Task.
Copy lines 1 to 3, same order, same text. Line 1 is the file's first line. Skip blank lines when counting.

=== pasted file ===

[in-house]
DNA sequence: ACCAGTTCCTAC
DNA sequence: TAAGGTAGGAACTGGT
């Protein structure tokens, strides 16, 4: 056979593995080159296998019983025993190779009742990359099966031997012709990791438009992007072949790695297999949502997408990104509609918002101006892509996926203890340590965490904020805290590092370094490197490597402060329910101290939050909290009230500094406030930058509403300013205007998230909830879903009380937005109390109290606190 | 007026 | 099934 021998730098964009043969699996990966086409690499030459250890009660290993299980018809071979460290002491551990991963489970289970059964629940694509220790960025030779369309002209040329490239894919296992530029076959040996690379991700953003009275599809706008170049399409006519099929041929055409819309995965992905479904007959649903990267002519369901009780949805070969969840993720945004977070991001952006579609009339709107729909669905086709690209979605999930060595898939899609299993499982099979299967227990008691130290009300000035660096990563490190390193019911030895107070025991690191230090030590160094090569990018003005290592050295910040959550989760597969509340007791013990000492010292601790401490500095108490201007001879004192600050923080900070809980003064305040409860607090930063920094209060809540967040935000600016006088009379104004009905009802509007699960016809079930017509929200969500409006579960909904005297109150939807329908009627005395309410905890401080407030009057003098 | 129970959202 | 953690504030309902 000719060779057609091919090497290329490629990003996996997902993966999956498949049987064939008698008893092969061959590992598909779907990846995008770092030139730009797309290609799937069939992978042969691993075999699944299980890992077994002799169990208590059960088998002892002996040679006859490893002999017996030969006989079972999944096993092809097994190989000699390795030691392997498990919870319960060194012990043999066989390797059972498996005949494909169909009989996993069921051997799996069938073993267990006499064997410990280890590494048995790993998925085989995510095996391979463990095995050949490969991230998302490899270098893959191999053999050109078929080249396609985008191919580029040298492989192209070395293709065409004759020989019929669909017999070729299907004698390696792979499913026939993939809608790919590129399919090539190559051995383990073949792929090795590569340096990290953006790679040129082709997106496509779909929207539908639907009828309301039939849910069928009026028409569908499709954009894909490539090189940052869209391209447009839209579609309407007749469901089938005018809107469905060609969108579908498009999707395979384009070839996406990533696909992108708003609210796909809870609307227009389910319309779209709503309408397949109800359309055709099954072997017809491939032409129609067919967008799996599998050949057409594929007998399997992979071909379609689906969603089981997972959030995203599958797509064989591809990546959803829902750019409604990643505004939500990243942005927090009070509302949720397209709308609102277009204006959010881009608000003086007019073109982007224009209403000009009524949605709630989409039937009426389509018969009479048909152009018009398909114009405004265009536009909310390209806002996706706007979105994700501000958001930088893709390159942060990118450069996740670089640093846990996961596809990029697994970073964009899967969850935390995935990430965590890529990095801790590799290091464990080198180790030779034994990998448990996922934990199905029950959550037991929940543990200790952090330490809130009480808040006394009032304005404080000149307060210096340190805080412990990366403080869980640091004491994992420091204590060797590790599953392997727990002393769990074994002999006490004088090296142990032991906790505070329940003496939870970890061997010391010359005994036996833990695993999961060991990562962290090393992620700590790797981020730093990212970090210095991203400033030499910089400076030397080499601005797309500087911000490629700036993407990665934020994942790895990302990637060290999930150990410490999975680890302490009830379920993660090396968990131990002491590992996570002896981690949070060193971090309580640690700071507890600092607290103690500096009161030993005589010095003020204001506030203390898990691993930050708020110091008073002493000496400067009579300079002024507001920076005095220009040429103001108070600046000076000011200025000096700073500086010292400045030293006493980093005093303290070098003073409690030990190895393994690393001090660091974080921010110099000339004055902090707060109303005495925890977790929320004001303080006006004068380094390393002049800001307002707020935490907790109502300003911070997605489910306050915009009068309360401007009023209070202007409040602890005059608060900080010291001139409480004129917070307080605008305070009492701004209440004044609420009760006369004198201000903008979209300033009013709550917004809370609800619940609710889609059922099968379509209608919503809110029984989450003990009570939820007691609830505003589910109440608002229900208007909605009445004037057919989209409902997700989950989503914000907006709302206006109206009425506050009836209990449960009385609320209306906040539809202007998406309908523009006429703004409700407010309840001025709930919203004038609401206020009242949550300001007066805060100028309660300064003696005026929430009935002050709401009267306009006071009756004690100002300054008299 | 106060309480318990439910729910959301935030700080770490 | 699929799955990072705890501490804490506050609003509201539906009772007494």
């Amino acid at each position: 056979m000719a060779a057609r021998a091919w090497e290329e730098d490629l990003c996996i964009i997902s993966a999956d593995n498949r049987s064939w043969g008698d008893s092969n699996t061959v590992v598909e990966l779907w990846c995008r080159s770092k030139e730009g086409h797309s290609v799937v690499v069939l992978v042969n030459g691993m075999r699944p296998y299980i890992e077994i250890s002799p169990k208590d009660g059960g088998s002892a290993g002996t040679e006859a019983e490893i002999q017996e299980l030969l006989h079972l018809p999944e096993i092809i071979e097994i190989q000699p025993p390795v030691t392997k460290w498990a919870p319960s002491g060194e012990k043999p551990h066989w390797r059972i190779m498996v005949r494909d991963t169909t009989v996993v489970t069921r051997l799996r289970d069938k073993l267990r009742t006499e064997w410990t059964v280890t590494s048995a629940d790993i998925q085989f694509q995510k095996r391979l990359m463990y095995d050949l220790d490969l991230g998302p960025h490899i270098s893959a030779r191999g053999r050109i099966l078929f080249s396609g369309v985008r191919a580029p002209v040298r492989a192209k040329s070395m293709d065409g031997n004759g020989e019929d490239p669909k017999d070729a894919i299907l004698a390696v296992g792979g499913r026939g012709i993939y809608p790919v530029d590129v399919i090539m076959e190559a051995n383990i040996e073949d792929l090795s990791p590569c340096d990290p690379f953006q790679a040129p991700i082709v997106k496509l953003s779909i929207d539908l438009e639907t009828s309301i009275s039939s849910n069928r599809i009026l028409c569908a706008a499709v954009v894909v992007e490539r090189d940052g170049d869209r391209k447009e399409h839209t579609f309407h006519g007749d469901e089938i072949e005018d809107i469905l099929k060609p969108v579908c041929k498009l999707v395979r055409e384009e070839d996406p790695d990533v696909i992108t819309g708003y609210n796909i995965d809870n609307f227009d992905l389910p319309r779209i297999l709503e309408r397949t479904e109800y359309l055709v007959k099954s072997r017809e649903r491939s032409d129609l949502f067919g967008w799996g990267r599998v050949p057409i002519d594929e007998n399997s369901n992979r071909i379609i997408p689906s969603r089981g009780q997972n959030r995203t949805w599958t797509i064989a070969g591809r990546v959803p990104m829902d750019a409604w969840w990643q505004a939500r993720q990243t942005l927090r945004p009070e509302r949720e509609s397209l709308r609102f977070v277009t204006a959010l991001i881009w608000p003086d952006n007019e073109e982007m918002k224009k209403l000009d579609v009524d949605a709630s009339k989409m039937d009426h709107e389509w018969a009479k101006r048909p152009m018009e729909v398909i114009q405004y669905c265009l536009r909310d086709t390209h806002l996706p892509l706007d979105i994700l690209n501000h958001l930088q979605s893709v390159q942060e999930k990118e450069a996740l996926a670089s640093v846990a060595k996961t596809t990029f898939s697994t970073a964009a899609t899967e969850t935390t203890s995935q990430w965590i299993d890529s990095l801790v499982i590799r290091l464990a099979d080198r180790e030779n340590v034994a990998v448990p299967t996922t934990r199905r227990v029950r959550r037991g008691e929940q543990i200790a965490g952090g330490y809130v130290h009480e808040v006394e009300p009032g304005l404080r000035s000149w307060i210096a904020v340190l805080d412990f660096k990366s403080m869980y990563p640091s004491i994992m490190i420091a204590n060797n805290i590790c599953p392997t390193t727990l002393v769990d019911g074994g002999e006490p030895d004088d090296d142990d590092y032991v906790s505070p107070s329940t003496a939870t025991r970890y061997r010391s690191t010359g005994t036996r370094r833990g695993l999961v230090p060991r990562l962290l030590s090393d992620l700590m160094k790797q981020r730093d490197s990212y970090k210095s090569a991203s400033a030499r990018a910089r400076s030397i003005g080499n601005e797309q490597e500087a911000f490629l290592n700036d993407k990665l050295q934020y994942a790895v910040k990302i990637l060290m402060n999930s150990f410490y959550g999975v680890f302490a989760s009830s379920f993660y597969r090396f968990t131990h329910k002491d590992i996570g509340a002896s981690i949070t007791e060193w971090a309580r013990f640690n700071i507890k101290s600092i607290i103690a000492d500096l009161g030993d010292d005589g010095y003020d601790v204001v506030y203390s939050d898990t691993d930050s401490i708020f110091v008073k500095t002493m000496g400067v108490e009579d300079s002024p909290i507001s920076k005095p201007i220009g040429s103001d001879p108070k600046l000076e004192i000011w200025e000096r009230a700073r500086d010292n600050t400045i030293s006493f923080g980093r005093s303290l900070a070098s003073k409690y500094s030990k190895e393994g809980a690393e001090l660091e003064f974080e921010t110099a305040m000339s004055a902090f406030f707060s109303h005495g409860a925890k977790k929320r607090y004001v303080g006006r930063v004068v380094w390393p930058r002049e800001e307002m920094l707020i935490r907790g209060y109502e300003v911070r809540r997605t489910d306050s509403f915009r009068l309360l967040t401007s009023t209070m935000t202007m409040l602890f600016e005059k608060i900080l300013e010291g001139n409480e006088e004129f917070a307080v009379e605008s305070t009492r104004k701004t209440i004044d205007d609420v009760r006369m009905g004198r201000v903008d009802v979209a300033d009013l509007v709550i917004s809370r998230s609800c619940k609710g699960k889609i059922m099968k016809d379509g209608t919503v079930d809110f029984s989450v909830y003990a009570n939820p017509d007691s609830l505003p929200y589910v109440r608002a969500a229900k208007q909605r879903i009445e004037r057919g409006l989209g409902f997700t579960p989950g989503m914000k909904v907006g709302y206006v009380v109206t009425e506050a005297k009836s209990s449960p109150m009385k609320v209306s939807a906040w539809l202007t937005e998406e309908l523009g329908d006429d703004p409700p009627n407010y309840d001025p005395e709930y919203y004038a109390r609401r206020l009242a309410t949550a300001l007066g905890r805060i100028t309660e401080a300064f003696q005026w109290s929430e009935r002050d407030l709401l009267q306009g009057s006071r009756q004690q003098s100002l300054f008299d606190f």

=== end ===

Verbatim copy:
[in-house]
DNA sequence: ACCAGTTCCTAC
DNA sequence: TAAGGTAGGAACTGGT